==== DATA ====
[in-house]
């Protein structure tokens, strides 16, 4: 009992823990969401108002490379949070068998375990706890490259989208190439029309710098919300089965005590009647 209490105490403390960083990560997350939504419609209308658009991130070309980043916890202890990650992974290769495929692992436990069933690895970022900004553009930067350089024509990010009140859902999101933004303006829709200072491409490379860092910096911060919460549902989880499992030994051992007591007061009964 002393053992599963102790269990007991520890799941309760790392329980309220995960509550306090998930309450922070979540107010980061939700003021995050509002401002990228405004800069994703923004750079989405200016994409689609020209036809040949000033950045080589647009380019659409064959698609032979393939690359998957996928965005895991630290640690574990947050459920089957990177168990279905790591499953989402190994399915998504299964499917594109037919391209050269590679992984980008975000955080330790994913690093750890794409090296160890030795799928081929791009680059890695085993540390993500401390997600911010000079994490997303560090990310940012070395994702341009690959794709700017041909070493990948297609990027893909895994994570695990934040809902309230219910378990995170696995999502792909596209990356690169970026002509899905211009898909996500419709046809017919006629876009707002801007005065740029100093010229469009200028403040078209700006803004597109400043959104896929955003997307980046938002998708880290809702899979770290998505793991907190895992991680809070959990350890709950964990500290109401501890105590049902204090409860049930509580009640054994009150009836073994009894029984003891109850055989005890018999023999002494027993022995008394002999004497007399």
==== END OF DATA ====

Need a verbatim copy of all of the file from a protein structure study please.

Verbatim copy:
[in-house]
């Protein structure tokens, strides 16, 4: 009992823990969401108002490379949070068998375990706890490259989208190439029309710098919300089965005590009647 209490105490403390960083990560997350939504419609209308658009991130070309980043916890202890990650992974290769495929692992436990069933690895970022900004553009930067350089024509990010009140859902999101933004303006829709200072491409490379860092910096911060919460549902989880499992030994051992007591007061009964 002393053992599963102790269990007991520890799941309760790392329980309220995960509550306090998930309450922070979540107010980061939700003021995050509002401002990228405004800069994703923004750079989405200016994409689609020209036809040949000033950045080589647009380019659409064959698609032979393939690359998957996928965005895991630290640690574990947050459920089957990177168990279905790591499953989402190994399915998504299964499917594109037919391209050269590679992984980008975000955080330790994913690093750890794409090296160890030795799928081929791009680059890695085993540390993500401390997600911010000079994490997303560090990310940012070395994702341009690959794709700017041909070493990948297609990027893909895994994570695990934040809902309230219910378990995170696995999502792909596209990356690169970026002509899905211009898909996500419709046809017919006629876009707002801007005065740029100093010229469009200028403040078209700006803004597109400043959104896929955003997307980046938002998708880290809702899979770290998505793991907190895992991680809070959990350890709950964990500290109401501890105590049902204090409860049930509580009640054994009150009836073994009894029984003891109850055989005890018999023999002494027993022995008394002999004497007399």